By Graeme Wiggins
VANCOUVER – Slug thinks he’s going to get fired. The Minnesota rapper, one half of the group Atmosphere, has had a career that most would find envious. Nearing thirty years rapping and nearly a dozen albums in what’s often thought of as a young man’s game, Slug is worried it will all go away.
“We had no idea this would go as far as it did,” he explains. “There’s this weird feeling that you’re going to get fired. I used to have that feeling back when I had jobs. Even though I had a great work ethic and did more than was expected of me because I had pride. So it’s ridiculous to think that I’m going to get fired. It’s in my DNA. I co-own a record label, I co-own a music festival, I own a touring and merchandizing company and I’m scared someone is going to come take it away from me. I have real estate. It reminds me to log in everyday and work on my craft.”
This motivation, with a healthy dose of self-reflection that’s often mirrored in his music, has allowed him to grow and change while staying true to his own vision. He’s moved from the earnest, heart-on-the-sleeve personal writing of his earlier work to a weathered storyteller, who’s point of view and philosophy comes out through slice of life stories. “It wasn’t until Lemons. When I was making (When Life Gives You Lemons, You Paint That Shit Gold) I had become aware of some of the hazards of keeping things a little too real. I had people who were coming to me and telling me I had hurt them through my writing. And I realized I shouldn’t have the agency to embarrass another person or hurt another person in my city just because I’m trying to write a song. So with Lemons I was shedding that type of rapping and going more into trying to only write from my own perspective, The only person that I’m allowed to hurt with my writing is myself and with that I was writing more fiction and obviously using my perspective to write who these characters are.”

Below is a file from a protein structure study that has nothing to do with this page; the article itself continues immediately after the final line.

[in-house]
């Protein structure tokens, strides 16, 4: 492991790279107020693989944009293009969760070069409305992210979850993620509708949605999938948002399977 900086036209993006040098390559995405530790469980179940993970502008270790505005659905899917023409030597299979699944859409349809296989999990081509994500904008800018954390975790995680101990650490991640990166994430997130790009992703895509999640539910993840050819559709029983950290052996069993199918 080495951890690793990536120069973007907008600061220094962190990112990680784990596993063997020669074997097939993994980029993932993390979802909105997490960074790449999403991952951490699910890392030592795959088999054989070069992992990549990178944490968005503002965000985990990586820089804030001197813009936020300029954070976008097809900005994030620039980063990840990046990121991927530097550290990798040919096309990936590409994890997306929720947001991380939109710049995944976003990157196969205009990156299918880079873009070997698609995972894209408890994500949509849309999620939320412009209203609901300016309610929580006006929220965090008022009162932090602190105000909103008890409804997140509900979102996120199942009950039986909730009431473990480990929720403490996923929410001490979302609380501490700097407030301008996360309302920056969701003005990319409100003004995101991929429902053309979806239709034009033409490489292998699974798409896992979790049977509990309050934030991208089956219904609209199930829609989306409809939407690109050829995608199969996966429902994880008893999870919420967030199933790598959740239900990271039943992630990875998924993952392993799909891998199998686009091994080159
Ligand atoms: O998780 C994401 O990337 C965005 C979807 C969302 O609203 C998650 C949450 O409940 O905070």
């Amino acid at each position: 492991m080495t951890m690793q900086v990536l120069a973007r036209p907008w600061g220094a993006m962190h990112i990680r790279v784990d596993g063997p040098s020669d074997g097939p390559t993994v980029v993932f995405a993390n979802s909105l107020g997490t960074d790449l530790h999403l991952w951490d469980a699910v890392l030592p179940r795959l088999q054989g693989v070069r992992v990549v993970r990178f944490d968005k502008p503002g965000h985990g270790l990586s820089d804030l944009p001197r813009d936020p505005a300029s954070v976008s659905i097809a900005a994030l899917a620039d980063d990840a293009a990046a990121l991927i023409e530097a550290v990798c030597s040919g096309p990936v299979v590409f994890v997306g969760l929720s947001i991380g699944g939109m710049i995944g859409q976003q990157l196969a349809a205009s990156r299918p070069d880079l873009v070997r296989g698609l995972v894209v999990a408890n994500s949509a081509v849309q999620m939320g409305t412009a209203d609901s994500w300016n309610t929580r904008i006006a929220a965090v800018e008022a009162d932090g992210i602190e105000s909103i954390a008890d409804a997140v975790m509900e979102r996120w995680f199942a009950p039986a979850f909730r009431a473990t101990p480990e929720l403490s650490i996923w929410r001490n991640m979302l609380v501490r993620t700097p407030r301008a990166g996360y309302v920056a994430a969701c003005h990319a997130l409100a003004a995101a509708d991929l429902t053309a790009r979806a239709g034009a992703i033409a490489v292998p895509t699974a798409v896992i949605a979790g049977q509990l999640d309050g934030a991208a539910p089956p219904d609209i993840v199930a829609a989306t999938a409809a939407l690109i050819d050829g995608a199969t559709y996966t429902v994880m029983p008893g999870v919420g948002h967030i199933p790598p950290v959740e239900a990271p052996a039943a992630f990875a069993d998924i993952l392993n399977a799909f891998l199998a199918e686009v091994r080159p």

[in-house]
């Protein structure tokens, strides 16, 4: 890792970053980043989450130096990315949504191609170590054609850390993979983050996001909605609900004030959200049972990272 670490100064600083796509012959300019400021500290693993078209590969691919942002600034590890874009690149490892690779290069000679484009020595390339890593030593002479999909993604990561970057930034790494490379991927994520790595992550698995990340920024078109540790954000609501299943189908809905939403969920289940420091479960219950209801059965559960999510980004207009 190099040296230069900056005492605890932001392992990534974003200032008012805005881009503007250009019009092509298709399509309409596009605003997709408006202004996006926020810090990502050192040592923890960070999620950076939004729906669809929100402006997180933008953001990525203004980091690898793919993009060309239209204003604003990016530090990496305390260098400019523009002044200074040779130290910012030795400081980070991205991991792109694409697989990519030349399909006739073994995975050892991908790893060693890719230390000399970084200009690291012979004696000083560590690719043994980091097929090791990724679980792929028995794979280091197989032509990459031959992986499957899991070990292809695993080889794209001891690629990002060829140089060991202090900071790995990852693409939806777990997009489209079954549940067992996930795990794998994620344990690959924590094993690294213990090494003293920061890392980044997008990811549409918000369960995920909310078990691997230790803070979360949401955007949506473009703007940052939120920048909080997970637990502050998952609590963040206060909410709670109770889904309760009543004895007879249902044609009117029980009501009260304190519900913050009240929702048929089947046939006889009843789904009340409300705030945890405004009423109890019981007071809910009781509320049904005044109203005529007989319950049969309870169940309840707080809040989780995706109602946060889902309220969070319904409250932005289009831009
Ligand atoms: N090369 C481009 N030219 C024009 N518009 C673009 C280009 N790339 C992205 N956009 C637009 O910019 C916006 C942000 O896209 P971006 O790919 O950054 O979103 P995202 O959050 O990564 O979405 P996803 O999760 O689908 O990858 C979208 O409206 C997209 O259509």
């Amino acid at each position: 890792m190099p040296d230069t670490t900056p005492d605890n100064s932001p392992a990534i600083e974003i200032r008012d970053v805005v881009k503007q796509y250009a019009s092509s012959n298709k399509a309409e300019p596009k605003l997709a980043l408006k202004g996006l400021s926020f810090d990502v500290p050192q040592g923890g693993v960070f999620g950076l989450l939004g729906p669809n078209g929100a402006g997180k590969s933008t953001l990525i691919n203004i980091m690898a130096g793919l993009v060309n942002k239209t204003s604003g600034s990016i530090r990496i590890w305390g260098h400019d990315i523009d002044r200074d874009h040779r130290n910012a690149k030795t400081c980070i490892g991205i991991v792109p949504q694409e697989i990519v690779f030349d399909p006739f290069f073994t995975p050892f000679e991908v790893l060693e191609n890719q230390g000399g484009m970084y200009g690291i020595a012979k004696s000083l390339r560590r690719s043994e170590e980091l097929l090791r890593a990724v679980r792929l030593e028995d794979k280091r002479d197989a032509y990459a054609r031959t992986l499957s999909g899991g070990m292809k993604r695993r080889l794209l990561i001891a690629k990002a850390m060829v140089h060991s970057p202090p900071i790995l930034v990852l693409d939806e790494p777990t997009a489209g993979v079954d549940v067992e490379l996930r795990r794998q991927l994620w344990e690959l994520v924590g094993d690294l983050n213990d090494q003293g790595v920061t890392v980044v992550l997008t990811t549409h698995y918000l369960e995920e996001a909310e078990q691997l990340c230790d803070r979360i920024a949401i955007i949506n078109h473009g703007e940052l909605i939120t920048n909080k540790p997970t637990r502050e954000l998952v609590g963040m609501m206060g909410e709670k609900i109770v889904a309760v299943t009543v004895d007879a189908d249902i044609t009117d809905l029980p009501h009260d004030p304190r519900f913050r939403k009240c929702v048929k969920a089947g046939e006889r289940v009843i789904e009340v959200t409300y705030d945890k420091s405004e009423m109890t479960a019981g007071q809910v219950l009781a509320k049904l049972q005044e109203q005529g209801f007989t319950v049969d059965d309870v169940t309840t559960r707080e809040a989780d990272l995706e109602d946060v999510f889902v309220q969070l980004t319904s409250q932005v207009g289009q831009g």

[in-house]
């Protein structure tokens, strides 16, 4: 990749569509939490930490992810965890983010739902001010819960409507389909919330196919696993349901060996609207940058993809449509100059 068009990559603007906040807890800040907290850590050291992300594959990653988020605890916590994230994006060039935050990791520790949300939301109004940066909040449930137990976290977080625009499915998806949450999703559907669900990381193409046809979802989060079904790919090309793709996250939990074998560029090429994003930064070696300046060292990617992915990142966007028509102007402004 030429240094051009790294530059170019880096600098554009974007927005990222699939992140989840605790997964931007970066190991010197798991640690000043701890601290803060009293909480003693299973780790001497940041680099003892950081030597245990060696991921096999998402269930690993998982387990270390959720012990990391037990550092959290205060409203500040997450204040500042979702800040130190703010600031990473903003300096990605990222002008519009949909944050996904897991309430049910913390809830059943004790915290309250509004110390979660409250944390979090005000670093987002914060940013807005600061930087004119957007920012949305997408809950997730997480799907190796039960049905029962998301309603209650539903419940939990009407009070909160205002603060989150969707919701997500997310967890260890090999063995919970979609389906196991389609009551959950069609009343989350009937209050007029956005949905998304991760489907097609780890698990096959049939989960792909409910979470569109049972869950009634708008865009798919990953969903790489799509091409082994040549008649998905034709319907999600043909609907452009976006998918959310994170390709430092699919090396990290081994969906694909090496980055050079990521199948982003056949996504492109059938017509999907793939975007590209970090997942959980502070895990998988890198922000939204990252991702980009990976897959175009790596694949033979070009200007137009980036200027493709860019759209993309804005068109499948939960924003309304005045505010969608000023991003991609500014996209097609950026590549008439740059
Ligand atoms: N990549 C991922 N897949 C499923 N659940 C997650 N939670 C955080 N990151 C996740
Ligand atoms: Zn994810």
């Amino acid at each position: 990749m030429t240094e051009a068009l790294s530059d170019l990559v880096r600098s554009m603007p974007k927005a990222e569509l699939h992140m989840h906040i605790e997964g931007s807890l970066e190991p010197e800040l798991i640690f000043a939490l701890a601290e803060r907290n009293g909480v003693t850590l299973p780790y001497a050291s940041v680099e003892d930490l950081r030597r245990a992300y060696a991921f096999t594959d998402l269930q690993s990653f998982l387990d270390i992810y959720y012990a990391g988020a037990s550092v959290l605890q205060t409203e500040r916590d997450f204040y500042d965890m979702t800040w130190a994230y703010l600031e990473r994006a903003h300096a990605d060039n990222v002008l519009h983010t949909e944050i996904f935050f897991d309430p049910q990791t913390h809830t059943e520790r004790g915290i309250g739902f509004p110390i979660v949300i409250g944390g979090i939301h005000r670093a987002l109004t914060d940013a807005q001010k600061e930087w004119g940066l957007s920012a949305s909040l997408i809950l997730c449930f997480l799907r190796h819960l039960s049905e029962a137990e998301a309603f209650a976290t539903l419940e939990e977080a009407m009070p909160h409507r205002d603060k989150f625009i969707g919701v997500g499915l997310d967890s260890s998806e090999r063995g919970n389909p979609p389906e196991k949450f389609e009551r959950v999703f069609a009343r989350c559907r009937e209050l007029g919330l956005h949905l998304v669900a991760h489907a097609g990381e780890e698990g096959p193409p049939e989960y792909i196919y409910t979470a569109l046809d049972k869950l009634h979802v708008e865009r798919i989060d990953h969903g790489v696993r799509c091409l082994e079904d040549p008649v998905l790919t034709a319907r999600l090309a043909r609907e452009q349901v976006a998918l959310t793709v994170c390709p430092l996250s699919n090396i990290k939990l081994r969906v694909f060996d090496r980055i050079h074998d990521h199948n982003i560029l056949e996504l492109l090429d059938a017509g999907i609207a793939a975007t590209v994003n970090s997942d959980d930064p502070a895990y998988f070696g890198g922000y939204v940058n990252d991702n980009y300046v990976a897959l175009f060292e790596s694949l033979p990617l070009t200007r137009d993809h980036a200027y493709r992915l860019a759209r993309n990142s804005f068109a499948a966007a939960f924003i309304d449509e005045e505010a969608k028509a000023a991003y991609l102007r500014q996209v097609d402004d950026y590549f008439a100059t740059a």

Even in the earlier albums, stories were a significant part of Slug’s writing. This comes from his early inspirations. He explains, “I was taught that by rappers, when I was a kid my favourite rappers told stories. Slick Rick, he told stories. Very problematic stories but at the time we didn’t realize how problematic they were. Dana Dane. Some of my favourite rappers were these guys who were super cool guys but also would tell stories that would show the flaw in being the super cool guy. Dana Dane and Slick Rick both specifically were a huge impact on my writing, or my rapping I should say, because I hate to refer to it as my writing, because I really liked that they were super cool and put up the image of a super cool guy but here and there they were actually just dorks acting cool and I related to that.”
Taking these stories on the road on a Canadian tour might seem like a weird idea in the dead of winter, but Slug balks at that concern: “The dead of winter would be January; we’re coming in March which is the end of winter, which is actually a great time to come to Canada. When people are so sick of the winter they’re looking for any excuse to go out and have a good time.”
Atmosphere performs March 5 at the Commodore Ballroom (Vancouver) and March 6 at the Capital Ballroom (Victoria)Capital Ballroom, Commodore Ballroom, Rap